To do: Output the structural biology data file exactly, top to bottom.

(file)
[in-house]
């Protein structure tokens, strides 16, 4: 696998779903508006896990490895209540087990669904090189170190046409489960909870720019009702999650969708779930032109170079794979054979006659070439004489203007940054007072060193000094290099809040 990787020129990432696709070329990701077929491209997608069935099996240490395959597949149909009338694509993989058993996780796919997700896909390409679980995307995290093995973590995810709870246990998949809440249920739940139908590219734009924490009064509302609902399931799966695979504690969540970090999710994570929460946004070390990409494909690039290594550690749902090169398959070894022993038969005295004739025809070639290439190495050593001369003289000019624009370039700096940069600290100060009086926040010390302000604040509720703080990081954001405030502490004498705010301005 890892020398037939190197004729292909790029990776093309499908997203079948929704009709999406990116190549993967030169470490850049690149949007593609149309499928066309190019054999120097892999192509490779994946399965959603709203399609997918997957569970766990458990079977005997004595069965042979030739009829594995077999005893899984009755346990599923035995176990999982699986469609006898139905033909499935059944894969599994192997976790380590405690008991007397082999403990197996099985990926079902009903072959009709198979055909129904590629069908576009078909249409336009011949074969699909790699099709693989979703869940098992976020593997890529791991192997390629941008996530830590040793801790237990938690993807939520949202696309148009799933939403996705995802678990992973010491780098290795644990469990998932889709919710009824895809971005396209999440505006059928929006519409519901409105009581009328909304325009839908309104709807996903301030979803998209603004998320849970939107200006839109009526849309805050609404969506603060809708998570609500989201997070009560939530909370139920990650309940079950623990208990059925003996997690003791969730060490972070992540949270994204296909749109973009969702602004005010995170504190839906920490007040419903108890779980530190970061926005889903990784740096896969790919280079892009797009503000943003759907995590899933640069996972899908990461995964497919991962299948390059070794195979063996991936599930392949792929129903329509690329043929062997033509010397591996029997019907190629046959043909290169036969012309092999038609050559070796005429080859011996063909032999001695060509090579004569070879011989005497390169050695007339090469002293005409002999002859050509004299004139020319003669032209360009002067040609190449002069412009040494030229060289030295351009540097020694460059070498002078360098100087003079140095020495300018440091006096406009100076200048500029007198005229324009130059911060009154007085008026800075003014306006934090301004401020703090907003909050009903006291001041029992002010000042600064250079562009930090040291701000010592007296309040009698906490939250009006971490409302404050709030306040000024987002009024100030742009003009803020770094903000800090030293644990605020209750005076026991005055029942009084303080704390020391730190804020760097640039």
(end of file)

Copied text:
[in-house]
């Protein structure tokens, strides 16, 4: 696998779903508006896990490895209540087990669904090189170190046409489960909870720019009702999650969708779930032109170079794979054979006659070439004489203007940054007072060193000094290099809040 990787020129990432696709070329990701077929491209997608069935099996240490395959597949149909009338694509993989058993996780796919997700896909390409679980995307995290093995973590995810709870246990998949809440249920739940139908590219734009924490009064509302609902399931799966695979504690969540970090999710994570929460946004070390990409494909690039290594550690749902090169398959070894022993038969005295004739025809070639290439190495050593001369003289000019624009370039700096940069600290100060009086926040010390302000604040509720703080990081954001405030502490004498705010301005 890892020398037939190197004729292909790029990776093309499908997203079948929704009709999406990116190549993967030169470490850049690149949007593609149309499928066309190019054999120097892999192509490779994946399965959603709203399609997918997957569970766990458990079977005997004595069965042979030739009829594995077999005893899984009755346990599923035995176990999982699986469609006898139905033909499935059944894969599994192997976790380590405690008991007397082999403990197996099985990926079902009903072959009709198979055909129904590629069908576009078909249409336009011949074969699909790699099709693989979703869940098992976020593997890529791991192997390629941008996530830590040793801790237990938690993807939520949202696309148009799933939403996705995802678990992973010491780098290795644990469990998932889709919710009824895809971005396209999440505006059928929006519409519901409105009581009328909304325009839908309104709807996903301030979803998209603004998320849970939107200006839109009526849309805050609404969506603060809708998570609500989201997070009560939530909370139920990650309940079950623990208990059925003996997690003791969730060490972070992540949270994204296909749109973009969702602004005010995170504190839906920490007040419903108890779980530190970061926005889903990784740096896969790919280079892009797009503000943003759907995590899933640069996972899908990461995964497919991962299948390059070794195979063996991936599930392949792929129903329509690329043929062997033509010397591996029997019907190629046959043909290169036969012309092999038609050559070796005429080859011996063909032999001695060509090579004569070879011989005497390169050695007339090469002293005409002999002859050509004299004139020319003669032209360009002067040609190449002069412009040494030229060289030295351009540097020694460059070498002078360098100087003079140095020495300018440091006096406009100076200048500029007198005229324009130059911060009154007085008026800075003014306006934090301004401020703090907003909050009903006291001041029992002010000042600064250079562009930090040291701000010592007296309040009698906490939250009006971490409302404050709030306040000024987002009024100030742009003009803020770094903000800090030293644990605020209750005076026991005055029942009084303080704390020391730190804020760097640039």